Martin Zweig, stock guru who predicted 1987 crash, dies at 70
NEW YORK, Feb 19 (Reuters) - Martin E. Zweig, a market commentator and fund manager who predicted the 1987 stock market crash, died Monday, according to his investment firm. He was 70.
Zweig predicted the "Black Monday" stock market crash of 1987 on television show "Wall Street Week" on PBS. The 1987 crash was the biggest one-day market decline in history, with the Dow Jones Industrial Average falling 22.6 percent.
No cause of death was given.
Zweig gave his memorable forecast on Oct. 16, 1987, three days before the notorious market crash. He was a regular guest on the show.
"I haven't been looking for a bear market per se. I've been really in my own mind looking for a crash," he said on the television program.
Zweig co-founded hedge fund Zweig-DiMenna Partners in 1984 with Joe DiMenna, according to a release from his New-York based firm, Zweig-Dimenna Associates LLC. He also launched two closed-end funds, the Zweig Fund in 1986 and the Zweig Total Return Fund in 1988.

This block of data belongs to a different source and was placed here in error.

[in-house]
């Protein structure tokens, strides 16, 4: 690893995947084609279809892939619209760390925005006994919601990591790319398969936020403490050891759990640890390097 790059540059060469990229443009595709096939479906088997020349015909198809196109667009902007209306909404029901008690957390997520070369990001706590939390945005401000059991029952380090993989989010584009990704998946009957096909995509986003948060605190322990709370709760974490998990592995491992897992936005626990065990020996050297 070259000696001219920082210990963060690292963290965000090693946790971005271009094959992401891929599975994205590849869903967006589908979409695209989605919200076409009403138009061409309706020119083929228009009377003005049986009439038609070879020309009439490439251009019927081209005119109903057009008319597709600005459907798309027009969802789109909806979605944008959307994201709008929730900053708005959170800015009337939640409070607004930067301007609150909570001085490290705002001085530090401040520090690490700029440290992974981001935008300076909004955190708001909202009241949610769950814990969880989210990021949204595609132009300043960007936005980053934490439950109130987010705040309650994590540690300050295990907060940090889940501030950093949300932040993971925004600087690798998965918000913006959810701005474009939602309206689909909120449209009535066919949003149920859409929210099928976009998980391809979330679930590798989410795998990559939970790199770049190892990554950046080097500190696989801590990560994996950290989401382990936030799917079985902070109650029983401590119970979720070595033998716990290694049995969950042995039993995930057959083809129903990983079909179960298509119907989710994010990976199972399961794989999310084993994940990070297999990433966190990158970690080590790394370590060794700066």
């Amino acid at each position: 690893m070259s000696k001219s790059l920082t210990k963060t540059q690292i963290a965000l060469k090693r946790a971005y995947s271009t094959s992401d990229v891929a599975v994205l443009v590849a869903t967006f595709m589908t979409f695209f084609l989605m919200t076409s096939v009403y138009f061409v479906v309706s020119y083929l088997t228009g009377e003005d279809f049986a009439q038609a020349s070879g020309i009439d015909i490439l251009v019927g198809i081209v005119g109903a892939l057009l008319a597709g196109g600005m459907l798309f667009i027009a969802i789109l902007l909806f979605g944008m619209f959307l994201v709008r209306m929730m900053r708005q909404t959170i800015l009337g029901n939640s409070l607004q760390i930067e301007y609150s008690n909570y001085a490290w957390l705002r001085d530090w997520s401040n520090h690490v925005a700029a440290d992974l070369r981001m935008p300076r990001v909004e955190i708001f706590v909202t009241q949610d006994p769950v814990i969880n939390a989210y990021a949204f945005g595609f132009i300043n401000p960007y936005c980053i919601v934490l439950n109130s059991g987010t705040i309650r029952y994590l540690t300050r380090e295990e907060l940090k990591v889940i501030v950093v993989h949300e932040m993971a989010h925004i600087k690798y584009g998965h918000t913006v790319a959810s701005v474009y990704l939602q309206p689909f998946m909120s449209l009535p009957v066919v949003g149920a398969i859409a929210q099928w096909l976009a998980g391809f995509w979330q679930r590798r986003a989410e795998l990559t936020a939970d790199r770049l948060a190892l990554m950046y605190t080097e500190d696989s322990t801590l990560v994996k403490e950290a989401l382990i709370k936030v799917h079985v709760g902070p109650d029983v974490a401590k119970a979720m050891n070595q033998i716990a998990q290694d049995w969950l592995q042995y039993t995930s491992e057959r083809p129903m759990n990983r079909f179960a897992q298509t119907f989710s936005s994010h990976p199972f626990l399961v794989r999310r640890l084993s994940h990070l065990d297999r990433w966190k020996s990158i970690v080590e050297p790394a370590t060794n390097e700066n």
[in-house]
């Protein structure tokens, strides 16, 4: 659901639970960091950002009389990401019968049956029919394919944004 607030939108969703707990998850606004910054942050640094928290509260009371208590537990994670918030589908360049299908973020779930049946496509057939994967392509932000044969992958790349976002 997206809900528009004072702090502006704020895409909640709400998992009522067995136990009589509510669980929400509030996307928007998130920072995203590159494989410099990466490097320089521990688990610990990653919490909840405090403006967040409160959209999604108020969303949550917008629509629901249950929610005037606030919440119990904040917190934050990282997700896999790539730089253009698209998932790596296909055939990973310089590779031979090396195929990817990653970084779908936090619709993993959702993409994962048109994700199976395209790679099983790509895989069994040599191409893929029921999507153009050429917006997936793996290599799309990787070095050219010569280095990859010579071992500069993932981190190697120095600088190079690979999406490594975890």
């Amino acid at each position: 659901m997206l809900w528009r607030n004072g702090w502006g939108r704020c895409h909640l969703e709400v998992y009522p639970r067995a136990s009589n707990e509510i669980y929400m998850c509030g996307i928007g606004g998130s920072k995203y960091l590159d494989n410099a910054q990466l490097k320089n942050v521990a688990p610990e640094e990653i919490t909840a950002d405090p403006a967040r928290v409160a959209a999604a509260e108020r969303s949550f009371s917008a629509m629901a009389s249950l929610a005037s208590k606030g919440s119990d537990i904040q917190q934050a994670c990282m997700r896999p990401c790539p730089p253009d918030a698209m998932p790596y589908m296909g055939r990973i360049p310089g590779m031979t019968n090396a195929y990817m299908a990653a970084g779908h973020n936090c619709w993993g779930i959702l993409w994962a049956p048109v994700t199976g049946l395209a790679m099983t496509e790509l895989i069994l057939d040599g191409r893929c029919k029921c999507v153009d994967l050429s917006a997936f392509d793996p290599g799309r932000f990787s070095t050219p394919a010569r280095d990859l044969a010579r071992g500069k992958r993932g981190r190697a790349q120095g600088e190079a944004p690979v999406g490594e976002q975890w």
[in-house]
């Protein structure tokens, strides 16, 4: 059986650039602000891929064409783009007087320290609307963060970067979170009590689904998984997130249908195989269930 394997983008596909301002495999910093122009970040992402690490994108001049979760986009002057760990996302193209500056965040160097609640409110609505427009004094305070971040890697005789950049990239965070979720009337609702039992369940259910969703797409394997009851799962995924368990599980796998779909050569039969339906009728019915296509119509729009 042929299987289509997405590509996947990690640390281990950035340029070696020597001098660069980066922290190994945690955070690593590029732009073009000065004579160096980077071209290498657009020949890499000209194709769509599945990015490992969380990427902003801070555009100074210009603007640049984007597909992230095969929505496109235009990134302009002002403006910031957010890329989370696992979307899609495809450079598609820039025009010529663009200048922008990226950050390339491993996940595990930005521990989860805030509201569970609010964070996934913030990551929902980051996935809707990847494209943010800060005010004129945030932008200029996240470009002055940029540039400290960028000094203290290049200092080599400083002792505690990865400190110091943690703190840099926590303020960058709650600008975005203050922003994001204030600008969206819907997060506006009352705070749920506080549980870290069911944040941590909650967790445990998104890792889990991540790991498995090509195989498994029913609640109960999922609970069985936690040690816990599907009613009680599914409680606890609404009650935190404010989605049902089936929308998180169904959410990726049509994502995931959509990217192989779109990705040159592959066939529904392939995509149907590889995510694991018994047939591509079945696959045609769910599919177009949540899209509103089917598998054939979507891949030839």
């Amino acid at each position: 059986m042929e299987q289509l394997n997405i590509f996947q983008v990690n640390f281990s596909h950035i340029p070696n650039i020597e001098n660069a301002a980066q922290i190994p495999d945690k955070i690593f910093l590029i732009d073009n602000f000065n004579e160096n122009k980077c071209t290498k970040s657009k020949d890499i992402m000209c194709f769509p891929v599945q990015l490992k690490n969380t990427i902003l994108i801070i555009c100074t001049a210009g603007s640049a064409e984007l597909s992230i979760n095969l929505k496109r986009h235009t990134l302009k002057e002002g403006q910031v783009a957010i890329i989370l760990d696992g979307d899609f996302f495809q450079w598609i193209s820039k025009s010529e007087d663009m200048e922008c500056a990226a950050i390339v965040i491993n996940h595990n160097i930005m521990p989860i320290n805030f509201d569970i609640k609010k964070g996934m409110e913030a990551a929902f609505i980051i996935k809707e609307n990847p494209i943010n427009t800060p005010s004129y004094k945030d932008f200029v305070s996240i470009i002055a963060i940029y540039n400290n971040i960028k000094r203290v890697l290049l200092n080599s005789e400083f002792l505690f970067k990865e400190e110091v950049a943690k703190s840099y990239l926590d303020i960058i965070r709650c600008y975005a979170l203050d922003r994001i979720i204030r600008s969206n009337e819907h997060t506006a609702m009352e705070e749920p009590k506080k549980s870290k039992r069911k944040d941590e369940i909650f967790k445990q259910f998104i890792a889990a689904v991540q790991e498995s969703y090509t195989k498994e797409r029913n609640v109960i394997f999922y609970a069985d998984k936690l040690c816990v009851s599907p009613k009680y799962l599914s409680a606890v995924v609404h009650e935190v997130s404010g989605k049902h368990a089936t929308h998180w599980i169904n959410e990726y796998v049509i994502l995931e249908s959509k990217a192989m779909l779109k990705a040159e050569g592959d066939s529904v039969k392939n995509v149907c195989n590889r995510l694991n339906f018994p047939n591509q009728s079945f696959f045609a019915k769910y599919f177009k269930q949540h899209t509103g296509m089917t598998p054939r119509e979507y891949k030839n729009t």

Zweig wrote investment newsletters while working as a Professor of Finance, according to the release. His newsletter, the Zweig Forecast, was published for 26 years between 1971 and 1997.
Zweig also wrote two books, "Winning on Wall Street" in 1986 and "Winning with New IRAs" in 1987.
"He was a true market seer," said Douglas Kass, founder of hedge fund Seabreeze Partners Management Inc in Palm Beach, Florida.
Zweig was born on July 2, 1942 in Cleveland, Ohio. He graduated with a B.A. in Economics from The Wharton School of the University of Pennsylvania in 1964. He received an M.B.A. from the University of Miami and a Ph.D. in Finance from Michigan State University, the release added.
Zweig is survived by his wife Barbara and sons Zack and Alex, the release said.